The Swiss government will consider it’s options for creating a state-backed cryptocurrency. According to a Reuters report, the Federal Council of the Government of Switzerland requested a report into the risks and opportunities of launching its own cryptocurrency.
Lawmaker Cedric Wermuth, vice president of the Social Democratic Party, proposed the study which the Federal Council put forward. The council’s statement read:
“The Federal Council is aware of the major challenges, both legal and monetary, which would be accompanied by the use of an e-franc […] It asks that the proposal be adopted to examine the risks and opportunities of an e-franc and to clarify the legal, economic and financial aspects of the e-franc.”
In line with government procedures in Switzerland, the parliament will approve the proposal before the Ministry of Finance conducts the research. The government did not release a timeline for the study.
Following the global interest in cryptocurrencies, government and private institutions have sought to adopt the best blockchain and cryptocurrency strategies. The first point is usually to get a better understanding of the space and how it would affect the institution.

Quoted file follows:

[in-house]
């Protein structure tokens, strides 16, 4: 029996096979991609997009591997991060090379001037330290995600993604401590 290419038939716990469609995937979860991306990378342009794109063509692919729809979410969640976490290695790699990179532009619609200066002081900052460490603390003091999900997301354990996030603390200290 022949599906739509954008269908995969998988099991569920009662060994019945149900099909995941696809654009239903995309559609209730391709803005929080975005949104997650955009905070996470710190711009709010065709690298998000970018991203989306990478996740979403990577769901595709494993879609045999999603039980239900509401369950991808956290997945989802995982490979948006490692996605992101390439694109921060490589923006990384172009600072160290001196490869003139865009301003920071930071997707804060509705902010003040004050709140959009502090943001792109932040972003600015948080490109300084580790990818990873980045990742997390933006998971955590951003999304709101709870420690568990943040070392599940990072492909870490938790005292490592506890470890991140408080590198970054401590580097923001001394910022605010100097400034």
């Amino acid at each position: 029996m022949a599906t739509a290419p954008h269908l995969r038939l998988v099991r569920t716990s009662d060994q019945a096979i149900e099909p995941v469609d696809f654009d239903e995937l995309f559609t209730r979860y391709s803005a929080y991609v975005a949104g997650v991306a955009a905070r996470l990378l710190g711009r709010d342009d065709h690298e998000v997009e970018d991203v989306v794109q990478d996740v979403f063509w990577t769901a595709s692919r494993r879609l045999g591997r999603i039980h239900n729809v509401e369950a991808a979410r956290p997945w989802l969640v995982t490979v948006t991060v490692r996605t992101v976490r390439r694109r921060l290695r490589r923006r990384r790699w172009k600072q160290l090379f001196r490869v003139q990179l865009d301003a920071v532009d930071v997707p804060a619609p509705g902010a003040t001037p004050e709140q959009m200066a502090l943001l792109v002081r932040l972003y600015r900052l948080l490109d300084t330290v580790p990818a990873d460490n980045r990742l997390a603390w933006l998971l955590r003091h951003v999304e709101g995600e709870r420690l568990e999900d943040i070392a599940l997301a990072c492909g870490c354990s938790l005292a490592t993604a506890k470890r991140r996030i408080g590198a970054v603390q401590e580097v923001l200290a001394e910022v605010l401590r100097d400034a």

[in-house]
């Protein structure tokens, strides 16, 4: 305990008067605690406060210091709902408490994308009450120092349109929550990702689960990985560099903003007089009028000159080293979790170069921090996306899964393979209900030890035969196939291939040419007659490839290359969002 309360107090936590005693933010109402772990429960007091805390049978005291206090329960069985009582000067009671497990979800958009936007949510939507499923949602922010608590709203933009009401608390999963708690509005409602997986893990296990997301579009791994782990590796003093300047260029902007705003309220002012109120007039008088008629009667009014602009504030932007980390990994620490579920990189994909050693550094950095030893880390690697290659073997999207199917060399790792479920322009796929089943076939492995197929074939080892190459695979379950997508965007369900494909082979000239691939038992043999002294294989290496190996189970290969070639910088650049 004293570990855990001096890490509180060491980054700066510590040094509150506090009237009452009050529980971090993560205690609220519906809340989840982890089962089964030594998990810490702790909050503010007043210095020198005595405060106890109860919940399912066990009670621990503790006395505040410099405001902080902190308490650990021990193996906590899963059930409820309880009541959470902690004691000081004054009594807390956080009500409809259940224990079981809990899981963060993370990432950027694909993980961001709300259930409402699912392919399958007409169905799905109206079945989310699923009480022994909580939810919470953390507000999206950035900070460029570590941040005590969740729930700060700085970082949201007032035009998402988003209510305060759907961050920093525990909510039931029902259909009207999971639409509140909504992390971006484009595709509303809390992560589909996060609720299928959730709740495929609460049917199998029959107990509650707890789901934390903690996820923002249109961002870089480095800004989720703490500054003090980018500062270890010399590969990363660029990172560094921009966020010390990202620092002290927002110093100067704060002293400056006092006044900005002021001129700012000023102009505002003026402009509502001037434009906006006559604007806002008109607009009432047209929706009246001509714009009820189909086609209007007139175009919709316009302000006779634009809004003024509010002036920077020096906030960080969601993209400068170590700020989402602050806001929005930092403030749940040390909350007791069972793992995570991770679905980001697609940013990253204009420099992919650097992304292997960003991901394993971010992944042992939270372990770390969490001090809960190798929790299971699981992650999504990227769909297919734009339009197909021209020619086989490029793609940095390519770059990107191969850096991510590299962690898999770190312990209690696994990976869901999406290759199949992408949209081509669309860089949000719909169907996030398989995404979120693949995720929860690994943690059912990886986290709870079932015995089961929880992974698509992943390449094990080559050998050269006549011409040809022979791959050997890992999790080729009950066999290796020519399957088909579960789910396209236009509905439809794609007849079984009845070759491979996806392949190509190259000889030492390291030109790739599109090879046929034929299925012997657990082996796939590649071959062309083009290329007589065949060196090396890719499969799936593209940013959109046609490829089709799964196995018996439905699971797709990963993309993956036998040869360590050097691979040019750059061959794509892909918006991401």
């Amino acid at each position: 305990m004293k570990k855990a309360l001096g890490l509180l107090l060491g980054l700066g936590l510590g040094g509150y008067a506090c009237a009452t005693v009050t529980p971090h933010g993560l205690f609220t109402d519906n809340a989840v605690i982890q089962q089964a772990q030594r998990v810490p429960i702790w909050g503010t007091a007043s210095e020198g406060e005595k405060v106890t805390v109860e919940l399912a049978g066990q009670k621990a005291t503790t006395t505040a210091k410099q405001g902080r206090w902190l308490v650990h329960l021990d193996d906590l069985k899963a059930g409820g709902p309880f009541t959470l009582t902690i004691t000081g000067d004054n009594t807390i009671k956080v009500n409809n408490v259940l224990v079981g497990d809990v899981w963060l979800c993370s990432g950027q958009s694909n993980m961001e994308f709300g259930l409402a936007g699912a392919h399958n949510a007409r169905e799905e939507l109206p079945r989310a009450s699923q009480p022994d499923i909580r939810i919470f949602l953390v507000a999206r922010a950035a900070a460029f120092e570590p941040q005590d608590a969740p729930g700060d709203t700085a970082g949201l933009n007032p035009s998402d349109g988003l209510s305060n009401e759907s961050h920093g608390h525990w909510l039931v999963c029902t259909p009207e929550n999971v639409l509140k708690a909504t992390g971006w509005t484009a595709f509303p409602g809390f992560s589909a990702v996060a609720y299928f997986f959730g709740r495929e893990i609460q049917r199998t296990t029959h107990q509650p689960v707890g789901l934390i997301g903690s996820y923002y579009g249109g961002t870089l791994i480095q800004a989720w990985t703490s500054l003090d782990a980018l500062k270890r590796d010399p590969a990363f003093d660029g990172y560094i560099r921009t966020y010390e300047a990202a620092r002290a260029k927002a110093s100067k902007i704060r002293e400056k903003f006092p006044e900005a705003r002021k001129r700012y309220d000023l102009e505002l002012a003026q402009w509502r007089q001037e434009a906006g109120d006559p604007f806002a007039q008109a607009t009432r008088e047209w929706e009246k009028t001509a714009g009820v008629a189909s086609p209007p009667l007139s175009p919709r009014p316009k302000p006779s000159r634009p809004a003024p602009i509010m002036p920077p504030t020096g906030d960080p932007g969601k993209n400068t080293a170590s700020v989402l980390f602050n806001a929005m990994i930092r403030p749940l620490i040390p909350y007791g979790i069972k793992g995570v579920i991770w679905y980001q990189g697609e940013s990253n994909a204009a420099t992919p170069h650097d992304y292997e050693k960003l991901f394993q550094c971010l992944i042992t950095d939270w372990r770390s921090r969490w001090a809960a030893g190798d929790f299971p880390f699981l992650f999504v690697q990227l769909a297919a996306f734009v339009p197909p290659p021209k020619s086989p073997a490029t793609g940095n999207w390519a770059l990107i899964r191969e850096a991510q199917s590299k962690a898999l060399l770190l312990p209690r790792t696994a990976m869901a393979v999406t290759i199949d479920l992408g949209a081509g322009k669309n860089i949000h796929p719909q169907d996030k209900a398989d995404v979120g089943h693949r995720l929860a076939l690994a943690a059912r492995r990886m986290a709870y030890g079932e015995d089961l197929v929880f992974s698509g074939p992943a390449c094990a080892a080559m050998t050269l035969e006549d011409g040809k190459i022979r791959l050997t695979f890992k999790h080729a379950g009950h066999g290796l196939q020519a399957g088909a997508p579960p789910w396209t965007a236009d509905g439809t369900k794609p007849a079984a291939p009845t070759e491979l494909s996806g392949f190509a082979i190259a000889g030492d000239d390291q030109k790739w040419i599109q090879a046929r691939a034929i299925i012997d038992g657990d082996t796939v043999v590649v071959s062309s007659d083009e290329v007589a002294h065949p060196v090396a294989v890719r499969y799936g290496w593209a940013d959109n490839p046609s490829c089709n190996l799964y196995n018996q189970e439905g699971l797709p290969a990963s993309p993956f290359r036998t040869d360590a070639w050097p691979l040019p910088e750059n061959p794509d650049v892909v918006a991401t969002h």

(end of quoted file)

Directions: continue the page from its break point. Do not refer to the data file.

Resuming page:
Cryptocurrency in Switzerland
The Swiss National Bank is not keen on cryptocurrency and even less receptive to the idea of a national cryptocurrency. Last month, a board member of the bank, Andréa Maechler, echoed this view. He said that private-sector cryptocurrencies like bitcoin were less risky than nationally-issued versions. One of the biggest commercial banks in the country UBS bank opted not to enter the cryptocurrency market; the chairman calling the transparency of digital currency transactions into question.
Sweden with the e-krona, Russia with the cryptorubble and Venezuela with the Petros are countries which have considered state-owned cryptocurrencies in the past. While Sweden and Russia seem to have shelved such plans, Venezuela went ahead to launch the Petro.